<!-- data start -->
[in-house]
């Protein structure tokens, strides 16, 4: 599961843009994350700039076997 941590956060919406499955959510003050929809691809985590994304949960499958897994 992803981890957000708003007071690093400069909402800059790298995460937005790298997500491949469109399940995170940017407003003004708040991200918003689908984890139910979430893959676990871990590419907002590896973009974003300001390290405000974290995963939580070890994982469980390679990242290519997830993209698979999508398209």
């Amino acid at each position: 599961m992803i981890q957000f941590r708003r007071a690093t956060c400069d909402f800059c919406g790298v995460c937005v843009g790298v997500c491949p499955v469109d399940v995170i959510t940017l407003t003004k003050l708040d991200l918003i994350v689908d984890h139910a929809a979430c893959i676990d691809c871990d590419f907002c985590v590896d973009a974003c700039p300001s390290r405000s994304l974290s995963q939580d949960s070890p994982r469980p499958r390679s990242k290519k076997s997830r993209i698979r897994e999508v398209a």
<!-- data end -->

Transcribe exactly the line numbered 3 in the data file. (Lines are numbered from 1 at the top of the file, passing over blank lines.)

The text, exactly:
């Amino acid at each position: 599961m992803i981890q957000f941590r708003r007071a690093t956060c400069d909402f800059c919406g790298v995460c937005v843009g790298v997500c491949p499955v469109d399940v995170i959510t940017l407003t003004k003050l708040d991200l918003i994350v689908d984890h139910a929809a979430c893959i676990d691809c871990d590419f907002c985590v590896d973009a974003c700039p300001s390290r405000s994304l974290s995963q939580d949960s070890p994982r469980p499958r390679s990242k290519k076997s997830r993209i698979r897994e999508v398209a």